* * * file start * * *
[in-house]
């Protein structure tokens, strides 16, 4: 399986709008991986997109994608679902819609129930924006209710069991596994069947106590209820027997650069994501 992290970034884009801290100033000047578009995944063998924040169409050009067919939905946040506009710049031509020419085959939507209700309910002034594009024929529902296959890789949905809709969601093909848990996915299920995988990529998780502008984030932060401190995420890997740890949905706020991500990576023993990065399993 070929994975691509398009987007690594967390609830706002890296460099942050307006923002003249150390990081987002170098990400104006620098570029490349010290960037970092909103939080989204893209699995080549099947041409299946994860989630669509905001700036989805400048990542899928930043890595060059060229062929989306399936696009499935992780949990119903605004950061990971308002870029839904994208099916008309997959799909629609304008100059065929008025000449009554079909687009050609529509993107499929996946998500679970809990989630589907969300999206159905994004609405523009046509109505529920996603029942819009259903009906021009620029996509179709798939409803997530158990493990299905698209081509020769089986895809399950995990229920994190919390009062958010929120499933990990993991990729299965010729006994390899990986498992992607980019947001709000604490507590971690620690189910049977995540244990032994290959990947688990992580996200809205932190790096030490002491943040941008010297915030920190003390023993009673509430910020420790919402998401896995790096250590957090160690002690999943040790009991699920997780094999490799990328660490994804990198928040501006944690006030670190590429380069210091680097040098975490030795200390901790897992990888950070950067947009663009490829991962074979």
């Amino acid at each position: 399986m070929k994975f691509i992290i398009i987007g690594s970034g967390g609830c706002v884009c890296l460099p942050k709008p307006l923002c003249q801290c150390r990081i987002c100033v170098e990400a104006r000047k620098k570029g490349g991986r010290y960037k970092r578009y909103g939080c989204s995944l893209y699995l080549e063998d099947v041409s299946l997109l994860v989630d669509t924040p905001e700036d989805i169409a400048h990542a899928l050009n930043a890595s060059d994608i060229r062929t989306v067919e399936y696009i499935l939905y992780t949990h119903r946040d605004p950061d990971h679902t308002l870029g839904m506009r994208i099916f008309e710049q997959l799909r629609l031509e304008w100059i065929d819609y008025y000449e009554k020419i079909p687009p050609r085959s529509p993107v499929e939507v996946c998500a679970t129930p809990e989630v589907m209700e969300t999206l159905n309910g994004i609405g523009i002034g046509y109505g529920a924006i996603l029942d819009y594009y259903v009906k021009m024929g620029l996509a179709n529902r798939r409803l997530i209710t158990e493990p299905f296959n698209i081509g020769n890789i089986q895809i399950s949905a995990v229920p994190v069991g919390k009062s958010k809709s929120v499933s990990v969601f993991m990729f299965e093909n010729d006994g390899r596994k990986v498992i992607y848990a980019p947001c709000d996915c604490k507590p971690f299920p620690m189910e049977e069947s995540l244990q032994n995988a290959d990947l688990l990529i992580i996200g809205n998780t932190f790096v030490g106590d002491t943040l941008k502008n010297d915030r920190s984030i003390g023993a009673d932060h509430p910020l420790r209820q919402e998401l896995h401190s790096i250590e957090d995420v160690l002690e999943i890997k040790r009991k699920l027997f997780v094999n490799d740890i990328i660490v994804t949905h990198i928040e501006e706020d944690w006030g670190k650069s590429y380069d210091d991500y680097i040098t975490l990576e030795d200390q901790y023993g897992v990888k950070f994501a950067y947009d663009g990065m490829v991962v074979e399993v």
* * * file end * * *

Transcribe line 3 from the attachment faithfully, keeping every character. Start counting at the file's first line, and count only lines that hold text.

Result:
């Amino acid at each position: 399986m070929k994975f691509i992290i398009i987007g690594s970034g967390g609830c706002v884009c890296l460099p942050k709008p307006l923002c003249q801290c150390r990081i987002c100033v170098e990400a104006r000047k620098k570029g490349g991986r010290y960037k970092r578009y909103g939080c989204s995944l893209y699995l080549e063998d099947v041409s299946l997109l994860v989630d669509t924040p905001e700036d989805i169409a400048h990542a899928l050009n930043a890595s060059d994608i060229r062929t989306v067919e399936y696009i499935l939905y992780t949990h119903r946040d605004p950061d990971h679902t308002l870029g839904m506009r994208i099916f008309e710049q997959l799909r629609l031509e304008w100059i065929d819609y008025y000449e009554k020419i079909p687009p050609r085959s529509p993107v499929e939507v996946c998500a679970t129930p809990e989630v589907m209700e969300t999206l159905n309910g994004i609405g523009i002034g046509y109505g529920a924006i996603l029942d819009y594009y259903v009906k021009m024929g620029l996509a179709n529902r798939r409803l997530i209710t158990e493990p299905f296959n698209i081509g020769n890789i089986q895809i399950s949905a995990v229920p994190v069991g919390k009062s958010k809709s929120v499933s990990v969601f993991m990729f299965e093909n010729d006994g390899r596994k990986v498992i992607y848990a980019p947001c709000d996915c604490k507590p971690f299920p620690m189910e049977e069947s995540l244990q032994n995988a290959d990947l688990l990529i992580i996200g809205n998780t932190f790096v030490g106590d002491t943040l941008k502008n010297d915030r920190s984030i003390g023993a009673d932060h509430p910020l420790r209820q919402e998401l896995h401190s790096i250590e957090d995420v160690l002690e999943i890997k040790r009991k699920l027997f997780v094999n490799d740890i990328i660490v994804t949905h990198i928040e501006e706020d944690w006030g670190k650069s590429y380069d210091d991500y680097i040098t975490l990576e030795d200390q901790y023993g897992v990888k950070f994501a950067y947009d663009g990065m490829v991962v074979e399993v």